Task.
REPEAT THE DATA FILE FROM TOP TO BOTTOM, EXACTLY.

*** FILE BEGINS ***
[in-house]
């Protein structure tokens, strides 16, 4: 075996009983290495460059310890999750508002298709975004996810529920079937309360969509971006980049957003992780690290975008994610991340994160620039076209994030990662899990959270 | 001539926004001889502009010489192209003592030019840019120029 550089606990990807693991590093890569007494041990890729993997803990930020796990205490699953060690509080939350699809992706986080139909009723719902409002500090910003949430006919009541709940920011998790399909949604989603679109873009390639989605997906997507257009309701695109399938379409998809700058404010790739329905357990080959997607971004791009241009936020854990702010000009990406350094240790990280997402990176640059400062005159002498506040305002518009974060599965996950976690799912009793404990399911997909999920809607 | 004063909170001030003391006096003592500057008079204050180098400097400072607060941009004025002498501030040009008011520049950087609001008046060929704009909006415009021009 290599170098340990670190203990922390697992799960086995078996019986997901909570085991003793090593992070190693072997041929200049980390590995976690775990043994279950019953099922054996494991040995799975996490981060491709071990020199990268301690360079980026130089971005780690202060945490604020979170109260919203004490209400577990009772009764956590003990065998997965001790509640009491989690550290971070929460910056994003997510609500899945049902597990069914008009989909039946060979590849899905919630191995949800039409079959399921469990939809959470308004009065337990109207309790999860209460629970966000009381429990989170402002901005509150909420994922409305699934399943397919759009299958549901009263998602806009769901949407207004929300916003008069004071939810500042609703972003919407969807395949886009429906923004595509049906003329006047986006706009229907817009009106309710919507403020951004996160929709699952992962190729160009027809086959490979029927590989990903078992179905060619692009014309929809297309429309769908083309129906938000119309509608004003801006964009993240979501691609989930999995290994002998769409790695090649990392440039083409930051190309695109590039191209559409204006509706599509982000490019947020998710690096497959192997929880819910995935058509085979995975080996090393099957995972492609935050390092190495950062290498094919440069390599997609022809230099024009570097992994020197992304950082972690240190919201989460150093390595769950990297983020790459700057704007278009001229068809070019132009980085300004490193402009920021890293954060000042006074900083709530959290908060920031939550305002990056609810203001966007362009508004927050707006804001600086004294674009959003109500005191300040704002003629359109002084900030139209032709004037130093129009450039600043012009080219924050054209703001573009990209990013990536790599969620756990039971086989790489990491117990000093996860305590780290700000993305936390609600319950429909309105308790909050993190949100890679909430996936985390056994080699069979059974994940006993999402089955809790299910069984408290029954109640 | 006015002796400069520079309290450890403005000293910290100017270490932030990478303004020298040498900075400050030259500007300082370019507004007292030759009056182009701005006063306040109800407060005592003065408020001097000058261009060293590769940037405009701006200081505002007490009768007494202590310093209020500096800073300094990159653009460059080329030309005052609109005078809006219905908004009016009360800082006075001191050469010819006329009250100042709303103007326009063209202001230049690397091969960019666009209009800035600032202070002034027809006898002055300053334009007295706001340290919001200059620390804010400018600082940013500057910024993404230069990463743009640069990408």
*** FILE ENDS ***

[in-house]
């Protein structure tokens, strides 16, 4: 075996009983290495460059310890999750508002298709975004996810529920079937309360969509971006980049957003992780690290975008994610991340994160620039076209994030990662899990959270 | 001539926004001889502009010489192209003592030019840019120029 550089606990990807693991590093890569007494041990890729993997803990930020796990205490699953060690509080939350699809992706986080139909009723719902409002500090910003949430006919009541709940920011998790399909949604989603679109873009390639989605997906997507257009309701695109399938379409998809700058404010790739329905357990080959997607971004791009241009936020854990702010000009990406350094240790990280997402990176640059400062005159002498506040305002518009974060599965996950976690799912009793404990399911997909999920809607 | 004063909170001030003391006096003592500057008079204050180098400097400072607060941009004025002498501030040009008011520049950087609001008046060929704009909006415009021009 290599170098340990670190203990922390697992799960086995078996019986997901909570085991003793090593992070190693072997041929200049980390590995976690775990043994279950019953099922054996494991040995799975996490981060491709071990020199990268301690360079980026130089971005780690202060945490604020979170109260919203004490209400577990009772009764956590003990065998997965001790509640009491989690550290971070929460910056994003997510609500899945049902597990069914008009989909039946060979590849899905919630191995949800039409079959399921469990939809959470308004009065337990109207309790999860209460629970966000009381429990989170402002901005509150909420994922409305699934399943397919759009299958549901009263998602806009769901949407207004929300916003008069004071939810500042609703972003919407969807395949886009429906923004595509049906003329006047986006706009229907817009009106309710919507403020951004996160929709699952992962190729160009027809086959490979029927590989990903078992179905060619692009014309929809297309429309769908083309129906938000119309509608004003801006964009993240979501691609989930999995290994002998769409790695090649990392440039083409930051190309695109590039191209559409204006509706599509982000490019947020998710690096497959192997929880819910995935058509085979995975080996090393099957995972492609935050390092190495950062290498094919440069390599997609022809230099024009570097992994020197992304950082972690240190919201989460150093390595769950990297983020790459700057704007278009001229068809070019132009980085300004490193402009920021890293954060000042006074900083709530959290908060920031939550305002990056609810203001966007362009508004927050707006804001600086004294674009959003109500005191300040704002003629359109002084900030139209032709004037130093129009450039600043012009080219924050054209703001573009990209990013990536790599969620756990039971086989790489990491117990000093996860305590780290700000993305936390609600319950429909309105308790909050993190949100890679909430996936985390056994080699069979059974994940006993999402089955809790299910069984408290029954109640 | 006015002796400069520079309290450890403005000293910290100017270490932030990478303004020298040498900075400050030259500007300082370019507004007292030759009056182009701005006063306040109800407060005592003065408020001097000058261009060293590769940037405009701006200081505002007490009768007494202590310093209020500096800073300094990159653009460059080329030309005052609109005078809006219905908004009016009360800082006075001191050469010819006329009250100042709303103007326009063209202001230049690397091969960019666009209009800035600032202070002034027809006898002055300053334009007295706001340290919001200059620390804010400018600082940013500057910024993404230069990463743009640069990408």